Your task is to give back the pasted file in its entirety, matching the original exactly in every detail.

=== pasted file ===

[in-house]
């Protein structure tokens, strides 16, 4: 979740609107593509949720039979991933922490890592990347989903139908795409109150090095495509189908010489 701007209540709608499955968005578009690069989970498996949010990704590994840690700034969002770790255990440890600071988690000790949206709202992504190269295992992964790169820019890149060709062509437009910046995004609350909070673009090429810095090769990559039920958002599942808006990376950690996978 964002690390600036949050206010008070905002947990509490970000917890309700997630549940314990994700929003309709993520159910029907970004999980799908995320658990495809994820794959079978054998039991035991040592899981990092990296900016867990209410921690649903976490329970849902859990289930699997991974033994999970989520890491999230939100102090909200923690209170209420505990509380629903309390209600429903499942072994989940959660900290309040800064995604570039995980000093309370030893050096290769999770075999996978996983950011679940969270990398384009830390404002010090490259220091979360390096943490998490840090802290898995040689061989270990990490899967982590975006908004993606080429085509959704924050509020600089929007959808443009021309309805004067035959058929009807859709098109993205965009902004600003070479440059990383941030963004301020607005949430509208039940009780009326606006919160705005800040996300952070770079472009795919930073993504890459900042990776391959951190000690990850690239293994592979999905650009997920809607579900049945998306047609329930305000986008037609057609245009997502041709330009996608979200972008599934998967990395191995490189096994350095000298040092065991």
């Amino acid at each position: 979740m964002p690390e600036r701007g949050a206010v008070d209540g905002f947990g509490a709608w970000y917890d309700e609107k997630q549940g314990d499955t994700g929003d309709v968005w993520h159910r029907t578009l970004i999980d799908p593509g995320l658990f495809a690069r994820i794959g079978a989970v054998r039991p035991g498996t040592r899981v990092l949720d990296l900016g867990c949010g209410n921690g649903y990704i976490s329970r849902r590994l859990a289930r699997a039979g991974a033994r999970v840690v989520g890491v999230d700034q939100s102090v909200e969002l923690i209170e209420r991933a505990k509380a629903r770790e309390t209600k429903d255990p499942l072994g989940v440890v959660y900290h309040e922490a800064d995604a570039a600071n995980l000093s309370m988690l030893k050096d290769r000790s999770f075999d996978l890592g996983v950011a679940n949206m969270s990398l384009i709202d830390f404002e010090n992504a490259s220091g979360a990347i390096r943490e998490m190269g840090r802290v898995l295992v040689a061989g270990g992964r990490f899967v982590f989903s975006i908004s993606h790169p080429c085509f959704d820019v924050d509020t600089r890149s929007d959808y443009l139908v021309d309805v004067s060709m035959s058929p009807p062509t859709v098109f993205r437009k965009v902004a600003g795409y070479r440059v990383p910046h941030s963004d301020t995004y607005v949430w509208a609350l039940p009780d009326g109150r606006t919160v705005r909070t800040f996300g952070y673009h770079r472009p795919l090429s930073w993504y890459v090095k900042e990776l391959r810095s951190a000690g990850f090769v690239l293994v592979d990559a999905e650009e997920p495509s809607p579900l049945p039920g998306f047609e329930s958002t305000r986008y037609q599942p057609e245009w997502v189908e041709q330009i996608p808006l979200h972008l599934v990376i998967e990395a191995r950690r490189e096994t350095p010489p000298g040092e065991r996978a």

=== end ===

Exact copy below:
[in-house]
């Protein structure tokens, strides 16, 4: 979740609107593509949720039979991933922490890592990347989903139908795409109150090095495509189908010489 701007209540709608499955968005578009690069989970498996949010990704590994840690700034969002770790255990440890600071988690000790949206709202992504190269295992992964790169820019890149060709062509437009910046995004609350909070673009090429810095090769990559039920958002599942808006990376950690996978 964002690390600036949050206010008070905002947990509490970000917890309700997630549940314990994700929003309709993520159910029907970004999980799908995320658990495809994820794959079978054998039991035991040592899981990092990296900016867990209410921690649903976490329970849902859990289930699997991974033994999970989520890491999230939100102090909200923690209170209420505990509380629903309390209600429903499942072994989940959660900290309040800064995604570039995980000093309370030893050096290769999770075999996978996983950011679940969270990398384009830390404002010090490259220091979360390096943490998490840090802290898995040689061989270990990490899967982590975006908004993606080429085509959704924050509020600089929007959808443009021309309805004067035959058929009807859709098109993205965009902004600003070479440059990383941030963004301020607005949430509208039940009780009326606006919160705005800040996300952070770079472009795919930073993504890459900042990776391959951190000690990850690239293994592979999905650009997920809607579900049945998306047609329930305000986008037609057609245009997502041709330009996608979200972008599934998967990395191995490189096994350095000298040092065991």
């Amino acid at each position: 979740m964002p690390e600036r701007g949050a206010v008070d209540g905002f947990g509490a709608w970000y917890d309700e609107k997630q549940g314990d499955t994700g929003d309709v968005w993520h159910r029907t578009l970004i999980d799908p593509g995320l658990f495809a690069r994820i794959g079978a989970v054998r039991p035991g498996t040592r899981v990092l949720d990296l900016g867990c949010g209410n921690g649903y990704i976490s329970r849902r590994l859990a289930r699997a039979g991974a033994r999970v840690v989520g890491v999230d700034q939100s102090v909200e969002l923690i209170e209420r991933a505990k509380a629903r770790e309390t209600k429903d255990p499942l072994g989940v440890v959660y900290h309040e922490a800064d995604a570039a600071n995980l000093s309370m988690l030893k050096d290769r000790s999770f075999d996978l890592g996983v950011a679940n949206m969270s990398l384009i709202d830390f404002e010090n992504a490259s220091g979360a990347i390096r943490e998490m190269g840090r802290v898995l295992v040689a061989g270990g992964r990490f899967v982590f989903s975006i908004s993606h790169p080429c085509f959704d820019v924050d509020t600089r890149s929007d959808y443009l139908v021309d309805v004067s060709m035959s058929p009807p062509t859709v098109f993205r437009k965009v902004a600003g795409y070479r440059v990383p910046h941030s963004d301020t995004y607005v949430w509208a609350l039940p009780d009326g109150r606006t919160v705005r909070t800040f996300g952070y673009h770079r472009p795919l090429s930073w993504y890459v090095k900042e990776l391959r810095s951190a000690g990850f090769v690239l293994v592979d990559a999905e650009e997920p495509s809607p579900l049945p039920g998306f047609e329930s958002t305000r986008y037609q599942p057609e245009w997502v189908e041709q330009i996608p808006l979200h972008l599934v990376i998967e990395a191995r950690r490189e096994t350095p010489p000298g040092e065991r996978a």